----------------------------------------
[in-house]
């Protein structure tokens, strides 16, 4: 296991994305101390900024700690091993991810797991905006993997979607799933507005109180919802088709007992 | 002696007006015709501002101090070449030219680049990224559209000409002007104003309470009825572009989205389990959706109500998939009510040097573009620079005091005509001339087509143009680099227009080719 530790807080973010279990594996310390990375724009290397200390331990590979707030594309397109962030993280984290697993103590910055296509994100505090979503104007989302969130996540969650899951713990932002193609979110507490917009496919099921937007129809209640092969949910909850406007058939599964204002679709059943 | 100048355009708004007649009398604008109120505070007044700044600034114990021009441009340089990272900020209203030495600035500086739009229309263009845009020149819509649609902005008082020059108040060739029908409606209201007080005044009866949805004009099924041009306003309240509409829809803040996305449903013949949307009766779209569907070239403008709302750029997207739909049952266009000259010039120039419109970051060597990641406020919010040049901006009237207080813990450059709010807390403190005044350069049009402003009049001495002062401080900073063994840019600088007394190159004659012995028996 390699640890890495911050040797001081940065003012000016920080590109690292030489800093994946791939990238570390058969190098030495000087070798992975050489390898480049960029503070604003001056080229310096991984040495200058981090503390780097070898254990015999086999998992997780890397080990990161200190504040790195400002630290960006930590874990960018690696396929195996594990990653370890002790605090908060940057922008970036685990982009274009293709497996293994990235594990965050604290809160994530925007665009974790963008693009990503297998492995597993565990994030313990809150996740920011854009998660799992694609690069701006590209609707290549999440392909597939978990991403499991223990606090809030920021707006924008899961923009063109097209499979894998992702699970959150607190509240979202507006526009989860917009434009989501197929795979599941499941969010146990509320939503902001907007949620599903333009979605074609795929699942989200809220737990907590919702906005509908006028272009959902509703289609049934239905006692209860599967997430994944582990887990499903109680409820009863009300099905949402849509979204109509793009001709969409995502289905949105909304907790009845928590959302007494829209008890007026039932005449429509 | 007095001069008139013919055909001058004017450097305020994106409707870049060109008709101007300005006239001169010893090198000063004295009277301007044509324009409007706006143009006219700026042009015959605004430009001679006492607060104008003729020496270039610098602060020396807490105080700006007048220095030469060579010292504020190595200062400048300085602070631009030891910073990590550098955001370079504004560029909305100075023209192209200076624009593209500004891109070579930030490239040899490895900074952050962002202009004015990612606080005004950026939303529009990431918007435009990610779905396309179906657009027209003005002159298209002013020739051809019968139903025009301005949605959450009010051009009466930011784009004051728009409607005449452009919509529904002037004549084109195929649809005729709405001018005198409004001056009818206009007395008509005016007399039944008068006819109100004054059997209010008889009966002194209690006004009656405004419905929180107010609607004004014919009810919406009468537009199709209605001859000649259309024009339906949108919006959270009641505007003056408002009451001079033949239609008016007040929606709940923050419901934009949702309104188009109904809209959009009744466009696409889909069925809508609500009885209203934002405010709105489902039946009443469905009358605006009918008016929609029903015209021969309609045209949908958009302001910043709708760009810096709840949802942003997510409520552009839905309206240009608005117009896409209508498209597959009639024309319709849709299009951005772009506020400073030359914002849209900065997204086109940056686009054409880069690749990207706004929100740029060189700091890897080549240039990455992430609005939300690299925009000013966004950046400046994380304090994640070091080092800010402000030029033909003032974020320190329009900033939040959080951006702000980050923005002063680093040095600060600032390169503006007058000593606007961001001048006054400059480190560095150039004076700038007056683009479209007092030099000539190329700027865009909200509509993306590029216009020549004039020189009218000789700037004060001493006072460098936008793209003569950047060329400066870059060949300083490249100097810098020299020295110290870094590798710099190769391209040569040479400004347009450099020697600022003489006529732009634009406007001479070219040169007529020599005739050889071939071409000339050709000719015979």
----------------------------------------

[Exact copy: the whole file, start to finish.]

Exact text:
[in-house]
């Protein structure tokens, strides 16, 4: 296991994305101390900024700690091993991810797991905006993997979607799933507005109180919802088709007992 | 002696007006015709501002101090070449030219680049990224559209000409002007104003309470009825572009989205389990959706109500998939009510040097573009620079005091005509001339087509143009680099227009080719 530790807080973010279990594996310390990375724009290397200390331990590979707030594309397109962030993280984290697993103590910055296509994100505090979503104007989302969130996540969650899951713990932002193609979110507490917009496919099921937007129809209640092969949910909850406007058939599964204002679709059943 | 100048355009708004007649009398604008109120505070007044700044600034114990021009441009340089990272900020209203030495600035500086739009229309263009845009020149819509649609902005008082020059108040060739029908409606209201007080005044009866949805004009099924041009306003309240509409829809803040996305449903013949949307009766779209569907070239403008709302750029997207739909049952266009000259010039120039419109970051060597990641406020919010040049901006009237207080813990450059709010807390403190005044350069049009402003009049001495002062401080900073063994840019600088007394190159004659012995028996 390699640890890495911050040797001081940065003012000016920080590109690292030489800093994946791939990238570390058969190098030495000087070798992975050489390898480049960029503070604003001056080229310096991984040495200058981090503390780097070898254990015999086999998992997780890397080990990161200190504040790195400002630290960006930590874990960018690696396929195996594990990653370890002790605090908060940057922008970036685990982009274009293709497996293994990235594990965050604290809160994530925007665009974790963008693009990503297998492995597993565990994030313990809150996740920011854009998660799992694609690069701006590209609707290549999440392909597939978990991403499991223990606090809030920021707006924008899961923009063109097209499979894998992702699970959150607190509240979202507006526009989860917009434009989501197929795979599941499941969010146990509320939503902001907007949620599903333009979605074609795929699942989200809220737990907590919702906005509908006028272009959902509703289609049934239905006692209860599967997430994944582990887990499903109680409820009863009300099905949402849509979204109509793009001709969409995502289905949105909304907790009845928590959302007494829209008890007026039932005449429509 | 007095001069008139013919055909001058004017450097305020994106409707870049060109008709101007300005006239001169010893090198000063004295009277301007044509324009409007706006143009006219700026042009015959605004430009001679006492607060104008003729020496270039610098602060020396807490105080700006007048220095030469060579010292504020190595200062400048300085602070631009030891910073990590550098955001370079504004560029909305100075023209192209200076624009593209500004891109070579930030490239040899490895900074952050962002202009004015990612606080005004950026939303529009990431918007435009990610779905396309179906657009027209003005002159298209002013020739051809019968139903025009301005949605959450009010051009009466930011784009004051728009409607005449452009919509529904002037004549084109195929649809005729709405001018005198409004001056009818206009007395008509005016007399039944008068006819109100004054059997209010008889009966002194209690006004009656405004419905929180107010609607004004014919009810919406009468537009199709209605001859000649259309024009339906949108919006959270009641505007003056408002009451001079033949239609008016007040929606709940923050419901934009949702309104188009109904809209959009009744466009696409889909069925809508609500009885209203934002405010709105489902039946009443469905009358605006009918008016929609029903015209021969309609045209949908958009302001910043709708760009810096709840949802942003997510409520552009839905309206240009608005117009896409209508498209597959009639024309319709849709299009951005772009506020400073030359914002849209900065997204086109940056686009054409880069690749990207706004929100740029060189700091890897080549240039990455992430609005939300690299925009000013966004950046400046994380304090994640070091080092800010402000030029033909003032974020320190329009900033939040959080951006702000980050923005002063680093040095600060600032390169503006007058000593606007961001001048006054400059480190560095150039004076700038007056683009479209007092030099000539190329700027865009909200509509993306590029216009020549004039020189009218000789700037004060001493006072460098936008793209003569950047060329400066870059060949300083490249100097810098020299020295110290870094590798710099190769391209040569040479400004347009450099020697600022003489006529732009634009406007001479070219040169007529020599005739050889071939071409000339050709000719015979």